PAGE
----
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Docents give energizing presentations on local Black history

The late autumn wind began to bite during the 1838 Black Metropolis walking tour last year, but historian Michiko Quinones warmed the 10 participants with stories of riches, a riot and secret dealings in Philly’s antebellum Black community. “Some 20,000 Black people lived in Philadelphia in the late 1830s,” Quinones said. “The 1838 census showed

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Philly school libraries are severely understaffed and underfunded. These organizations are working to change that

The big library — the size of several classrooms — in the Cook-Wissahickon School in Roxborough stands as a monument to activism. Closed for several years in the late 1990s and early 2000s, the library now serves pre-kindergarteners through middle schoolers with story hours and a robust lending program that enrich the lives of students.

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Philly Children’s Movement brings diverse authors and perspectives to little free library

The Philly Children’s Movement (PCM), which promotes child-centered activism and social-justice campaigns, including marches, demonstrations and workshops, has further heightened social consciousness through its Radical Little Library, a free neighborhood book exchange box at 601 West Carpenter Lane, outside of the Charles W. Henry School, near the Mount Airy Weavers Way Co-op. “We stock the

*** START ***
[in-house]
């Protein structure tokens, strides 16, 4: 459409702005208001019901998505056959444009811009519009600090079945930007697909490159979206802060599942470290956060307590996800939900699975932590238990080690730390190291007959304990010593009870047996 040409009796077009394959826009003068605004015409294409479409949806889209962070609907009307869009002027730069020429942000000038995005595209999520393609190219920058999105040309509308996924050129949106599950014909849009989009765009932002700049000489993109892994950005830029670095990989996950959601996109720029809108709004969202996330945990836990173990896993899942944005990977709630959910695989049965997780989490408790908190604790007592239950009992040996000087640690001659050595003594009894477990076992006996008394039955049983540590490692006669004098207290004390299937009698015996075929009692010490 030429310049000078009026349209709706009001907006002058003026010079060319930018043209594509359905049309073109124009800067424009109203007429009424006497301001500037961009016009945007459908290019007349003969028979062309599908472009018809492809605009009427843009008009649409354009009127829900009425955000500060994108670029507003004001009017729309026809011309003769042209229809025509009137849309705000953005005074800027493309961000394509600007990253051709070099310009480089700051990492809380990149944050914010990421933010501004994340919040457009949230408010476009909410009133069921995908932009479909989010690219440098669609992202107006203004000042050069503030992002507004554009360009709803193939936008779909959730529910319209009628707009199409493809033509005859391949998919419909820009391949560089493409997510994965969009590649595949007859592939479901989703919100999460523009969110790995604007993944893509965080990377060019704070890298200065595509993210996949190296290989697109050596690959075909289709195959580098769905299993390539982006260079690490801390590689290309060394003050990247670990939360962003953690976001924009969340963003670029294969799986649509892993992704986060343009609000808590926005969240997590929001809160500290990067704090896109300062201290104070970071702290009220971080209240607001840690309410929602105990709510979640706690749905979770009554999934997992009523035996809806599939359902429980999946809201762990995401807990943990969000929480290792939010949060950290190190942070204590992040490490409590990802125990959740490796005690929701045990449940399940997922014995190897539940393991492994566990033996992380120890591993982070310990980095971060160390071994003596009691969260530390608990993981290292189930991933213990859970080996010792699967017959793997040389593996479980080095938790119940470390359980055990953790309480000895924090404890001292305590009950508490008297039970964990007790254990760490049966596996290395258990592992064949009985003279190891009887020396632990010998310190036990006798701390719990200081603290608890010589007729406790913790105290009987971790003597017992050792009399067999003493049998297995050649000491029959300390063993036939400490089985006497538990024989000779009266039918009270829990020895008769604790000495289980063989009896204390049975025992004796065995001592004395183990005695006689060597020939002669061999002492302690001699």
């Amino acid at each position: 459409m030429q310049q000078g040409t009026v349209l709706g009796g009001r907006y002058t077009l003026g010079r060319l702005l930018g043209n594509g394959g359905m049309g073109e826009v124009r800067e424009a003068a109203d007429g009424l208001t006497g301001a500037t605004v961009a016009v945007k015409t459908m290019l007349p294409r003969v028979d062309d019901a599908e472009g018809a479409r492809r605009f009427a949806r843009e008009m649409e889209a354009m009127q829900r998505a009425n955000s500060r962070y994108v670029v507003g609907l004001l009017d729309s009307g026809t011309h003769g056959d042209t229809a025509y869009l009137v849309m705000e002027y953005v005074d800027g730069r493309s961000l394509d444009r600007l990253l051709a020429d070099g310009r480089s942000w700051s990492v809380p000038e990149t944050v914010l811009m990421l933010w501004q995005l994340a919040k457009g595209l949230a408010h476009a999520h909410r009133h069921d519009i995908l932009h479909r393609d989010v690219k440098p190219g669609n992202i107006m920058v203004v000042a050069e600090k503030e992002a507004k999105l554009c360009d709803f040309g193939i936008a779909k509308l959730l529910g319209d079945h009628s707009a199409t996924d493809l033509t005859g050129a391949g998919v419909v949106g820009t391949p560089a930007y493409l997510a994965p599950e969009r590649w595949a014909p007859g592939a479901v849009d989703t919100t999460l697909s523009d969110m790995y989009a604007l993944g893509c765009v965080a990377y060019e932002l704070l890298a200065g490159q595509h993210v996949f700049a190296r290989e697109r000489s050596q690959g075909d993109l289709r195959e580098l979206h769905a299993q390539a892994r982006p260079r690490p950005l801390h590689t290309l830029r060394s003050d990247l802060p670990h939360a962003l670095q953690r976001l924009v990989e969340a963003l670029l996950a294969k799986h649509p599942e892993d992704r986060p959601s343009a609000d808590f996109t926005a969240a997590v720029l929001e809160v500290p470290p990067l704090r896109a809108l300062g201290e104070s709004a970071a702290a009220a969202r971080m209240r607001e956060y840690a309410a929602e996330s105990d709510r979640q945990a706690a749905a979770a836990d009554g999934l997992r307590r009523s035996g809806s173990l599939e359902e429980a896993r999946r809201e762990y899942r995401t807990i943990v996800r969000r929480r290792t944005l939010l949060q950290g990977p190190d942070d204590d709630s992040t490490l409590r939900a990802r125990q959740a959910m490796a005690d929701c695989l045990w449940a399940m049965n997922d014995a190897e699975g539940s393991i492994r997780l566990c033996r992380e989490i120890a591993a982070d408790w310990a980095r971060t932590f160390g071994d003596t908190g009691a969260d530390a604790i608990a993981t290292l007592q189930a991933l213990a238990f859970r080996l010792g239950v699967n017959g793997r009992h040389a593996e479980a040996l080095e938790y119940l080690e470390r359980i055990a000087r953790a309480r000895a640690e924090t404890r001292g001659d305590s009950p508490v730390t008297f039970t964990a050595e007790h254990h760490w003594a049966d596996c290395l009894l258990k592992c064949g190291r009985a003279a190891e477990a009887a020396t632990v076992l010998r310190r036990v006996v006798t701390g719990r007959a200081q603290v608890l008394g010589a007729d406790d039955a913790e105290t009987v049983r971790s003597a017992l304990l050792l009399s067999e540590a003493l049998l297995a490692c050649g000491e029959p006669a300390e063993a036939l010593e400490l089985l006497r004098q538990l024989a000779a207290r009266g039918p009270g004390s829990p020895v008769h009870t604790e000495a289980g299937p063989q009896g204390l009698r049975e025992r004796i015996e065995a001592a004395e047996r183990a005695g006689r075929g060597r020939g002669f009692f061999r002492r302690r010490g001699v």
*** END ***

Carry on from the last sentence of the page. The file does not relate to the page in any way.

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Through life-stabilizing services and treating guests with dignity, Broad Street Ministry meets great need

In 2005, Bill Golderer, then pastor of the Presbyterian church at 315 S. Broad Street, ripped the pews out of the sanctuary to create a big dining room bathed in light from stained glass windows. That move helped thrust the historic limestone church, now Broad Street Ministry (BSM), toward radical, inclusive hospitality. Today, BSM offers,

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